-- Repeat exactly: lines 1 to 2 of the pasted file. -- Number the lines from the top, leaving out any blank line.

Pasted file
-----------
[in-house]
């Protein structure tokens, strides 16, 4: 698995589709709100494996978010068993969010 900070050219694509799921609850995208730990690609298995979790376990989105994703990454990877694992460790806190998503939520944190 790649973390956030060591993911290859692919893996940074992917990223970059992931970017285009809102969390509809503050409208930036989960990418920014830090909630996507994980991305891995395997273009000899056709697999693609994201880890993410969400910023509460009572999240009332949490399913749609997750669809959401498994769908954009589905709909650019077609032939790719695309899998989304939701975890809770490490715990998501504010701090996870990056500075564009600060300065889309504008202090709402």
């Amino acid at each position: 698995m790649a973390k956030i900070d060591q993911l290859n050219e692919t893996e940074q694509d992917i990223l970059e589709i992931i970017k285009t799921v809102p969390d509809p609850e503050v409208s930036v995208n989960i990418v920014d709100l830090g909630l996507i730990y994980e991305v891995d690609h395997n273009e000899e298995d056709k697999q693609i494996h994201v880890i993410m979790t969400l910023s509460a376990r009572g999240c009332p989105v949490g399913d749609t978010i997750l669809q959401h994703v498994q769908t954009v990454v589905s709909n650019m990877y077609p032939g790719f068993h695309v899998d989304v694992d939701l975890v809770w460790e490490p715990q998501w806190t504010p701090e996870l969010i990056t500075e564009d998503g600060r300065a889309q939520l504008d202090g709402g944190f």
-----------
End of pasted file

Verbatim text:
[in-house]
């Protein structure tokens, strides 16, 4: 698995589709709100494996978010068993969010 900070050219694509799921609850995208730990690609298995979790376990989105994703990454990877694992460790806190998503939520944190 790649973390956030060591993911290859692919893996940074992917990223970059992931970017285009809102969390509809503050409208930036989960990418920014830090909630996507994980991305891995395997273009000899056709697999693609994201880890993410969400910023509460009572999240009332949490399913749609997750669809959401498994769908954009589905709909650019077609032939790719695309899998989304939701975890809770490490715990998501504010701090996870990056500075564009600060300065889309504008202090709402």